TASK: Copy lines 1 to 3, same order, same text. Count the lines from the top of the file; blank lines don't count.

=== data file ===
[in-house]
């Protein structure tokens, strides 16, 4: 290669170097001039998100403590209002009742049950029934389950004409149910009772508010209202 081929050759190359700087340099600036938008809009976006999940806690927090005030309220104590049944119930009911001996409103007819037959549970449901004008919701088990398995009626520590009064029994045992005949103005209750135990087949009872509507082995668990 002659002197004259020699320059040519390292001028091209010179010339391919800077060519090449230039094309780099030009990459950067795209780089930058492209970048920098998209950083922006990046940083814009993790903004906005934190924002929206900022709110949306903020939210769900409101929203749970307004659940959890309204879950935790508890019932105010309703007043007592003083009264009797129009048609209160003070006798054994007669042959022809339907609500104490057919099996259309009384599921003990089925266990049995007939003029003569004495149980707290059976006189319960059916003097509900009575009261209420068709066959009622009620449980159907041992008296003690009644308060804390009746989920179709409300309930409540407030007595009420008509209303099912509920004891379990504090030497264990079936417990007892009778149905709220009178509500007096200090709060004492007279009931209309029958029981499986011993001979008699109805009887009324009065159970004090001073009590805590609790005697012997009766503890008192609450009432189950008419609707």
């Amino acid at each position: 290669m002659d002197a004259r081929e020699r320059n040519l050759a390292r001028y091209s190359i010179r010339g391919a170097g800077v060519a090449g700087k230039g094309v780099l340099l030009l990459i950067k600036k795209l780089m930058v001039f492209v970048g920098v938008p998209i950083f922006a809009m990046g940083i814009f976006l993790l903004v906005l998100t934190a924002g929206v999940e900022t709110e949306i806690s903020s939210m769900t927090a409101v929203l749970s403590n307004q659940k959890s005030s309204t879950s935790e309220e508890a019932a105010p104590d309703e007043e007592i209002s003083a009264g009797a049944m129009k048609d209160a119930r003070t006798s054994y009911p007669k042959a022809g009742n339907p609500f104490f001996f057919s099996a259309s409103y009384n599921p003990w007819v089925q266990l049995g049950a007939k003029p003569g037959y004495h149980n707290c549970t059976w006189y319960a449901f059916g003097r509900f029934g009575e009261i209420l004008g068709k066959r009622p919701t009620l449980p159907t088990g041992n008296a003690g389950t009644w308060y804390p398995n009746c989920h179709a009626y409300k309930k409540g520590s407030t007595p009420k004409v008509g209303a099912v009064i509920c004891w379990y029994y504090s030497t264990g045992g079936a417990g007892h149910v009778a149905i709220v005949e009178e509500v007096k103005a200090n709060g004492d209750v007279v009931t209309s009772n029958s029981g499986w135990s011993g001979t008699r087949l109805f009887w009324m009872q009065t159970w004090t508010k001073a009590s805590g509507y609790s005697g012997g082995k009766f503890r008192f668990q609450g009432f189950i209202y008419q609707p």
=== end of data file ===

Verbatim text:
[in-house]
């Protein structure tokens, strides 16, 4: 290669170097001039998100403590209002009742049950029934389950004409149910009772508010209202 081929050759190359700087340099600036938008809009976006999940806690927090005030309220104590049944119930009911001996409103007819037959549970449901004008919701088990398995009626520590009064029994045992005949103005209750135990087949009872509507082995668990 002659002197004259020699320059040519390292001028091209010179010339391919800077060519090449230039094309780099030009990459950067795209780089930058492209970048920098998209950083922006990046940083814009993790903004906005934190924002929206900022709110949306903020939210769900409101929203749970307004659940959890309204879950935790508890019932105010309703007043007592003083009264009797129009048609209160003070006798054994007669042959022809339907609500104490057919099996259309009384599921003990089925266990049995007939003029003569004495149980707290059976006189319960059916003097509900009575009261209420068709066959009622009620449980159907041992008296003690009644308060804390009746989920179709409300309930409540407030007595009420008509209303099912509920004891379990504090030497264990079936417990007892009778149905709220009178509500007096200090709060004492007279009931209309029958029981499986011993001979008699109805009887009324009065159970004090001073009590805590609790005697012997009766503890008192609450009432189950008419609707």
């Amino acid at each position: 290669m002659d002197a004259r081929e020699r320059n040519l050759a390292r001028y091209s190359i010179r010339g391919a170097g800077v060519a090449g700087k230039g094309v780099l340099l030009l990459i950067k600036k795209l780089m930058v001039f492209v970048g920098v938008p998209i950083f922006a809009m990046g940083i814009f976006l993790l903004v906005l998100t934190a924002g929206v999940e900022t709110e949306i806690s903020s939210m769900t927090a409101v929203l749970s403590n307004q659940k959890s005030s309204t879950s935790e309220e508890a019932a105010p104590d309703e007043e007592i209002s003083a009264g009797a049944m129009k048609d209160a119930r003070t006798s054994y009911p007669k042959a022809g009742n339907p609500f104490f001996f057919s099996a259309s409103y009384n599921p003990w007819v089925q266990l049995g049950a007939k003029p003569g037959y004495h149980n707290c549970t059976w006189y319960a449901f059916g003097r509900f029934g009575e009261i209420l004008g068709k066959r009622p919701t009620l449980p159907t088990g041992n008296a003690g389950t009644w308060y804390p398995n009746c989920h179709a009626y409300k309930k409540g520590s407030t007595p009420k004409v008509g209303a099912v009064i509920c004891w379990y029994y504090s030497t264990g045992g079936a417990g007892h149910v009778a149905i709220v005949e009178e509500v007096k103005a200090n709060g004492d209750v007279v009931t209309s009772n029958s029981g499986w135990s011993g001979t008699r087949l109805f009887w009324m009872q009065t159970w004090t508010k001073a009590s805590g509507y609790s005697g012997g082995k009766f503890r008192f668990q609450g009432f189950i209202y008419q609707p």